Anne Longfield said: “Finding childcare that fits around the school day can be particularly difficult for single working parents and families where both parents have jobs. As we emerge from the economic crisis, the kinds of childcare families need is changing with parents working shifts, job sharing, on zero hours contracts or juggling more than one job. Employers can help to ease the pressure on families who have children at school by allowing parents to work more flexible hours but schools can also do much more by keeping their doors open after school hours.”
4Children is developing childcare hubs, a new approach to delivering quality, flexible childcare which coordinate the childcare options in the area surrounding a children’s centre to help families find out about the childcare options and piece together a package of childcare tailored to meet their needs.
Anne Longfield said: “Services need to modernise to help families find the childcare they need at the times they need it and childcare hubs will be at the forefront of this. We are calling on all the main political parties to sign up to a universal guarantee of quality, affordable childcare for every parent who needs it.”
Notes to editors
Changing number of wraparound care providers in primary schools over the last 8 years
|2005 (1)||2013 (2)||Change|
|Total number of primary schools||17,167||18,906||+1,739 (+10%)|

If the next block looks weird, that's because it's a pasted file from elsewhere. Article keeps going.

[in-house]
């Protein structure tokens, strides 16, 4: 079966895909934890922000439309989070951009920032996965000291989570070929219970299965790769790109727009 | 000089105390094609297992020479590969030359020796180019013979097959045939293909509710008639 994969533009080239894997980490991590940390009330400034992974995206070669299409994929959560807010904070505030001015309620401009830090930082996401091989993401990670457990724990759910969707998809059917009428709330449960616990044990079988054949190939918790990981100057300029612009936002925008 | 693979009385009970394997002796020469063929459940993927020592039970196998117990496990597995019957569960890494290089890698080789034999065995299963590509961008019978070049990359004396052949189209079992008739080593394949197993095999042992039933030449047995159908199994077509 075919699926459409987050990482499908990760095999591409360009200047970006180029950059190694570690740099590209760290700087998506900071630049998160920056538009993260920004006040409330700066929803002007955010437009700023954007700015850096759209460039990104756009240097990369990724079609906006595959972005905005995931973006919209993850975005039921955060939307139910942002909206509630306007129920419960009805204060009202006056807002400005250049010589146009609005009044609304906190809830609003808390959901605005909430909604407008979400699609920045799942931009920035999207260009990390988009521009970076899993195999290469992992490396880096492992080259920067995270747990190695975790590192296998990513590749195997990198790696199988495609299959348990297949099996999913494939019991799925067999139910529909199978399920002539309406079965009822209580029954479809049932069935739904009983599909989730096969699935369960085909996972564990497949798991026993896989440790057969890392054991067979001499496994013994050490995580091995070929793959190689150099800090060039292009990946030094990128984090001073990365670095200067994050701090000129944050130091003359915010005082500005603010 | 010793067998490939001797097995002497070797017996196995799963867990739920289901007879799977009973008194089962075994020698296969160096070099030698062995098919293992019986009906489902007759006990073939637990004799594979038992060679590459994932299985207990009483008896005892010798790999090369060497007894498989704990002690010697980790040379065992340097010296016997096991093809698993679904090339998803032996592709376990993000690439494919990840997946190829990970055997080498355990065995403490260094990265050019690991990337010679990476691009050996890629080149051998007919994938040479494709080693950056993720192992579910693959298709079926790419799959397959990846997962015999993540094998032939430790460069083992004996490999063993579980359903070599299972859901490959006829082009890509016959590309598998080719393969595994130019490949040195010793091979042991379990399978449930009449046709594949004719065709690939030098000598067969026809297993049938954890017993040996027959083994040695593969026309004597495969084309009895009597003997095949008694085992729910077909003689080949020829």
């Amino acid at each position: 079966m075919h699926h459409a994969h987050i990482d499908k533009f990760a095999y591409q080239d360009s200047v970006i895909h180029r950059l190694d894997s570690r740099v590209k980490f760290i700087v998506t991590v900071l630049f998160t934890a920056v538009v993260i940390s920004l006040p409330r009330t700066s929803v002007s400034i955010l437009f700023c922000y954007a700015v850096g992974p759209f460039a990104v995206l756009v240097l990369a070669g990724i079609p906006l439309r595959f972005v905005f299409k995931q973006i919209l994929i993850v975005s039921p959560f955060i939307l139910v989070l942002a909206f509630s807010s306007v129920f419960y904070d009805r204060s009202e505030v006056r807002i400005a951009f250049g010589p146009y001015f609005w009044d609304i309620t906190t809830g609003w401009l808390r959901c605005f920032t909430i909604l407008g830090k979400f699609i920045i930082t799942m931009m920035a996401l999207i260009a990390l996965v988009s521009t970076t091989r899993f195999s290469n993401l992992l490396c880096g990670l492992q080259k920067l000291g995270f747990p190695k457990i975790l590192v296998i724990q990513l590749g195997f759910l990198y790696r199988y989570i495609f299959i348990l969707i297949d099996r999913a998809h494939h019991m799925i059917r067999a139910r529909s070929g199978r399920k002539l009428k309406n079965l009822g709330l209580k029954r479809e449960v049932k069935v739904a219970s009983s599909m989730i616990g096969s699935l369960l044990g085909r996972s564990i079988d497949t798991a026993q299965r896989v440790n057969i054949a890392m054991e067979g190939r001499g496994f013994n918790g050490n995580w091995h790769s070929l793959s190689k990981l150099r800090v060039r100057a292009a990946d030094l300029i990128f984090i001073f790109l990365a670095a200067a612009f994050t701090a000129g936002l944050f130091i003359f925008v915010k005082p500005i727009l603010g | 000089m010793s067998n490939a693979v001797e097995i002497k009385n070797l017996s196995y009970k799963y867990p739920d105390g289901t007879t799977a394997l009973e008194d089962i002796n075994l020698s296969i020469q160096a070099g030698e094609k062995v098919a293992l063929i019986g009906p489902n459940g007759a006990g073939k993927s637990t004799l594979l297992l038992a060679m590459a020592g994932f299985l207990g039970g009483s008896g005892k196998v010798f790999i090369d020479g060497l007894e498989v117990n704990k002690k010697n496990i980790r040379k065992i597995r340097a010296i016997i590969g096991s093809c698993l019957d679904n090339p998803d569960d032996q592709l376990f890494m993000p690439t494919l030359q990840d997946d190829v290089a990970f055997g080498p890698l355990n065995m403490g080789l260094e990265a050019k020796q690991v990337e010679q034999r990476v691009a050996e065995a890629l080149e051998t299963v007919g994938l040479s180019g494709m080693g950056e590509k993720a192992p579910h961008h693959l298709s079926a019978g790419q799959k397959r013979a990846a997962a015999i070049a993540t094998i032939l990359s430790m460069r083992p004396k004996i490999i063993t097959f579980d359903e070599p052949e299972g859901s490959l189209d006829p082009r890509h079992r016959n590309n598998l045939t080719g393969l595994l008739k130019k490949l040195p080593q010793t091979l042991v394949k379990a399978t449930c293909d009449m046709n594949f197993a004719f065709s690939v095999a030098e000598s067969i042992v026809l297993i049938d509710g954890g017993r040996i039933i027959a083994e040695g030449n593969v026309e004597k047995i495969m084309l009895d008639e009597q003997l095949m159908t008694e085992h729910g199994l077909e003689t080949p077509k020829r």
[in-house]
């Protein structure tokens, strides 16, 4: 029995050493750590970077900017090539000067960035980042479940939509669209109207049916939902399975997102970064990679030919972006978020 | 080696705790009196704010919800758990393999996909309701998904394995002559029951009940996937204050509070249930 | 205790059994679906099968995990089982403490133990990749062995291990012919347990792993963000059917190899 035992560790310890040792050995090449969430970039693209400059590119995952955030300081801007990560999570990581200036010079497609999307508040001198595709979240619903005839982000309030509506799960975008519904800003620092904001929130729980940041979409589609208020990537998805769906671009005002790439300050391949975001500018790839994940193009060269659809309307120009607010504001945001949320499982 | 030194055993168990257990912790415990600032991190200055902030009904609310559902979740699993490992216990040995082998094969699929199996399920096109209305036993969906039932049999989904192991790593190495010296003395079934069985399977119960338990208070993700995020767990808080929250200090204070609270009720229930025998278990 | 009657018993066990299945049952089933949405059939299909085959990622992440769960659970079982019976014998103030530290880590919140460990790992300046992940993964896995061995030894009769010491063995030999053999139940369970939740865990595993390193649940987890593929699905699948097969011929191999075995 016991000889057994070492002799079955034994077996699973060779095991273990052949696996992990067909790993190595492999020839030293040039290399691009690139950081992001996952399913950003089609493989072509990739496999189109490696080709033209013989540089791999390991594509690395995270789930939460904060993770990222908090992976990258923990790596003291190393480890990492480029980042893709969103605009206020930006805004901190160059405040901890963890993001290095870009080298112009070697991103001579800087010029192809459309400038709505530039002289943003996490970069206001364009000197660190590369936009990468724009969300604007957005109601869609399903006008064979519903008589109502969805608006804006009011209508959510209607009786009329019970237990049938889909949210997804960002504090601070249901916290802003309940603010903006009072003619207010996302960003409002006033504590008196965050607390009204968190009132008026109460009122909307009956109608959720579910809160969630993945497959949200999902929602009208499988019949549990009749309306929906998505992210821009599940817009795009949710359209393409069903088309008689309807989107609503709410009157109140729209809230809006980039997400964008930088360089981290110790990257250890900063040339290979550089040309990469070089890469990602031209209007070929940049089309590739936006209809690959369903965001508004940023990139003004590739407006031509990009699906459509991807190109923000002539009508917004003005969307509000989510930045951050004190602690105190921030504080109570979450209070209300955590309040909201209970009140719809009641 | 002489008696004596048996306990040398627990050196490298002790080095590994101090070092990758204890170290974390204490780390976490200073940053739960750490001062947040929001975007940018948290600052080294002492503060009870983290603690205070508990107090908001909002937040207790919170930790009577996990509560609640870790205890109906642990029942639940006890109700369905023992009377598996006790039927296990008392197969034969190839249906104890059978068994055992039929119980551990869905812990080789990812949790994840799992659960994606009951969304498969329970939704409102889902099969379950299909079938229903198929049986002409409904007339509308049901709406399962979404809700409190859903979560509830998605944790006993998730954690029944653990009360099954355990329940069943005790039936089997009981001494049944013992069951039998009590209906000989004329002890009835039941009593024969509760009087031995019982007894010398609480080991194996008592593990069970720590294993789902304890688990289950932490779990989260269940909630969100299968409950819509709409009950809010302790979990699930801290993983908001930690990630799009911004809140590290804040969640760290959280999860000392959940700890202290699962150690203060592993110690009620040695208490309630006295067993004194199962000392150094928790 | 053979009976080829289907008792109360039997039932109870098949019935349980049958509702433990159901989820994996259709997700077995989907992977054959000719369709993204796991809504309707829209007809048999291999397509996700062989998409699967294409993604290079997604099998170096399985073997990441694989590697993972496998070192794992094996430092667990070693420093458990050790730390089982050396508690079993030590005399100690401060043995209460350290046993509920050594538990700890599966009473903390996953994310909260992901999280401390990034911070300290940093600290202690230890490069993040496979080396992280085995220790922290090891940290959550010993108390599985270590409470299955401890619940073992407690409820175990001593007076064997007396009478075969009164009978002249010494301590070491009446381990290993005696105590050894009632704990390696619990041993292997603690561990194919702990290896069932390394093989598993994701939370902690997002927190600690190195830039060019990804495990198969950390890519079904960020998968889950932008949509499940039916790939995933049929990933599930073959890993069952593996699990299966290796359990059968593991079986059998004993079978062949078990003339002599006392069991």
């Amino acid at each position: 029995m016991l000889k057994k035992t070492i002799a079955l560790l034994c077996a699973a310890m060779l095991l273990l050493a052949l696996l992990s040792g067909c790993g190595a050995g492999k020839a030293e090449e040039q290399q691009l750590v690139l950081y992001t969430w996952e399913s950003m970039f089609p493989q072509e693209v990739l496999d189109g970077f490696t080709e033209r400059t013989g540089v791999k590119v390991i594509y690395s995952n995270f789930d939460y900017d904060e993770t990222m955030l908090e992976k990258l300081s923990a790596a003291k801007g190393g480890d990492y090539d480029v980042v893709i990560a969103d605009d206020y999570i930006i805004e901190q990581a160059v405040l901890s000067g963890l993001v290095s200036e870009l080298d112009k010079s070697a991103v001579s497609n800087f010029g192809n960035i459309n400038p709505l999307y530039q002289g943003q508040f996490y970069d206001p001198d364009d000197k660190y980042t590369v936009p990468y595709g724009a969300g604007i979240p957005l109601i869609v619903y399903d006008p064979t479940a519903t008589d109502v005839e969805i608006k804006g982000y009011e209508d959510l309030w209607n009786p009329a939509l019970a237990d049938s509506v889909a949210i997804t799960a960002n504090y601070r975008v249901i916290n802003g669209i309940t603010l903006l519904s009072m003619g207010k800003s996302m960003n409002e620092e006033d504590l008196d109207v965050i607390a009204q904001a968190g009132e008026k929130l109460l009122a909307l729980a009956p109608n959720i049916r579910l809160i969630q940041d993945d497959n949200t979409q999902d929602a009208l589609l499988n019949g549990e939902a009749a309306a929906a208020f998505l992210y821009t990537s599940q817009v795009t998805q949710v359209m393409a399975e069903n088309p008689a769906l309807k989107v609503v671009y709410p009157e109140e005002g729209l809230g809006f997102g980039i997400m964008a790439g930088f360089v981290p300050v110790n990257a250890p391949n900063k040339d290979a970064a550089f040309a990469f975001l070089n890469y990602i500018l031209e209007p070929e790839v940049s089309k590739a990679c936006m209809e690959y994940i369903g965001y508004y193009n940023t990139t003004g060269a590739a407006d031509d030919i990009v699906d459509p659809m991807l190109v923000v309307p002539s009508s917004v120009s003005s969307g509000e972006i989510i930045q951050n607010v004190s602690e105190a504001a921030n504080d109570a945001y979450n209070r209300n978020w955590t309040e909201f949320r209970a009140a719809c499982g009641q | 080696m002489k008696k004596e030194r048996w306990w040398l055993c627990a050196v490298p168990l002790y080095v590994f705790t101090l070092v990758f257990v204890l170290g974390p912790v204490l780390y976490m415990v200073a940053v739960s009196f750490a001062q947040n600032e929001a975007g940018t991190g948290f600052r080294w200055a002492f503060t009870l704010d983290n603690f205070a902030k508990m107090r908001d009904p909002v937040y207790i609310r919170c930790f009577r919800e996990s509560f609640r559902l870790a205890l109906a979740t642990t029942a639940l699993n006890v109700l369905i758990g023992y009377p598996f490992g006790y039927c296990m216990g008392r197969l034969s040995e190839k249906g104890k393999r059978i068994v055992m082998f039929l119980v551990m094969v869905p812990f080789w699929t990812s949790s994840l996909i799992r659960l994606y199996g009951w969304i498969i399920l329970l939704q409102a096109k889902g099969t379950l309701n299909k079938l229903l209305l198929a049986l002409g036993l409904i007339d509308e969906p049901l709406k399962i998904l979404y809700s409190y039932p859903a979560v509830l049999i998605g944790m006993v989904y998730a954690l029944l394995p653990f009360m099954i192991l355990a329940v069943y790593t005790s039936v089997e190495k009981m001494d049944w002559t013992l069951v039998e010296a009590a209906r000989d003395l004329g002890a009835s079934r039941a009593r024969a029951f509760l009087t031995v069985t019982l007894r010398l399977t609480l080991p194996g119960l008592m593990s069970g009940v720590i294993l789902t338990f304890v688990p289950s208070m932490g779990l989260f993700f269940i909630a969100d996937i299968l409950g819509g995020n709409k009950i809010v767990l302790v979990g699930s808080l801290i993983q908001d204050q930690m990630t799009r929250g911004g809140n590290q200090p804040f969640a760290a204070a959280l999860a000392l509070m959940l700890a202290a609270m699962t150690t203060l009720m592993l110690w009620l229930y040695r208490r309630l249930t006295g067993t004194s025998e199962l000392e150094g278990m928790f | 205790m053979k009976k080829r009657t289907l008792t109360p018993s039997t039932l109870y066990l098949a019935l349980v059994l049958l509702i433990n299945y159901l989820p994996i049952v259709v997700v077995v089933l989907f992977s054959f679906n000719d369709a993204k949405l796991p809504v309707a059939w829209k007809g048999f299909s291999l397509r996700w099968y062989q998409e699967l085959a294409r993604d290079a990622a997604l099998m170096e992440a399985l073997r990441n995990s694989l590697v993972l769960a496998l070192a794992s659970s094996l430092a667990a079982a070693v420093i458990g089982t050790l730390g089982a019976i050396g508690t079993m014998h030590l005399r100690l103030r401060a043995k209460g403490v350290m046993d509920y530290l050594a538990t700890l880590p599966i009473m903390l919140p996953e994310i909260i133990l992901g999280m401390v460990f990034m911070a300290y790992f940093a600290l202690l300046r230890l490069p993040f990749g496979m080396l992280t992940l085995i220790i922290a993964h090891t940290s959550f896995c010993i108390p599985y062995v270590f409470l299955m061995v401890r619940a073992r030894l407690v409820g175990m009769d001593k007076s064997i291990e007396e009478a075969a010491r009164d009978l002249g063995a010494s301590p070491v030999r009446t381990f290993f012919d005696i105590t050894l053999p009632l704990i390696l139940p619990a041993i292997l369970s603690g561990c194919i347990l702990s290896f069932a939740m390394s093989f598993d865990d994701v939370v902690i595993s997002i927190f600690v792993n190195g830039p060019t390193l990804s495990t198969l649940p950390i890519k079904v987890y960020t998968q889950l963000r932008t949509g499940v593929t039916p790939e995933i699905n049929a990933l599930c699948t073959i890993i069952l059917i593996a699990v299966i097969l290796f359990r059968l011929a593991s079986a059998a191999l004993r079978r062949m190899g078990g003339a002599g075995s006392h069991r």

|After school clubs||87% (14,935)||70% (13,000)||-1,935 (-13%)|
|Breakfast clubs||40% (6,867)||64% (12,100)||+5,233 (+76%)|
|Both||30% (5,150)||53% (9,900)||+4,750 (+92%)|
|8-6pm term time||12% (2,060)||unknown||n/a|
|Some childcare||97% (16,652)||80% (15,200)||-1452 (-9%)|
|No childcare||3% (515)||20% (3,706)||+3,191 (+620%)|
Source: (1) Clemens et al. (2005) Extended services in schools. Research Brief RB681http://dera.ioe.ac.uk/6371/1/RR681.pdf (2) Department for Education (2014) Primary schools providing access to out of school care. Research report https://www.gov.uk/government/publications/primary-schools-providing-access-to-out-of-school-care
There will be 678,113 children (approx.) in England of the age starting school in September (from ONS population datahttp://ons.gov.uk/ons/taxonomy/index.html?nscl=Population#tab-data-tables), around 100,000 more than in 2006. This will grow to around 700,000 children by 2024 (Source: ONS population projection data)
Data from the Office of National Statistics shows the rise in total employment since 2008 has been predominantly among the self employed which is higher than at any point during the last 40 years.
The latest Labour Force Survey estimates of the number of people in employment on zero-hours contracts is 622,000 for the period April to June 2014.
4Children is the national charity all about children and families. We have spearheaded a joined-up, integrated approach to children’s services and work with a wide range of partners around the country to ensure children and families have access to the services and support they need in their communities. We run Sure Start Children’s Centres as well as family and youth services across Britain.www.4Children.org.uk.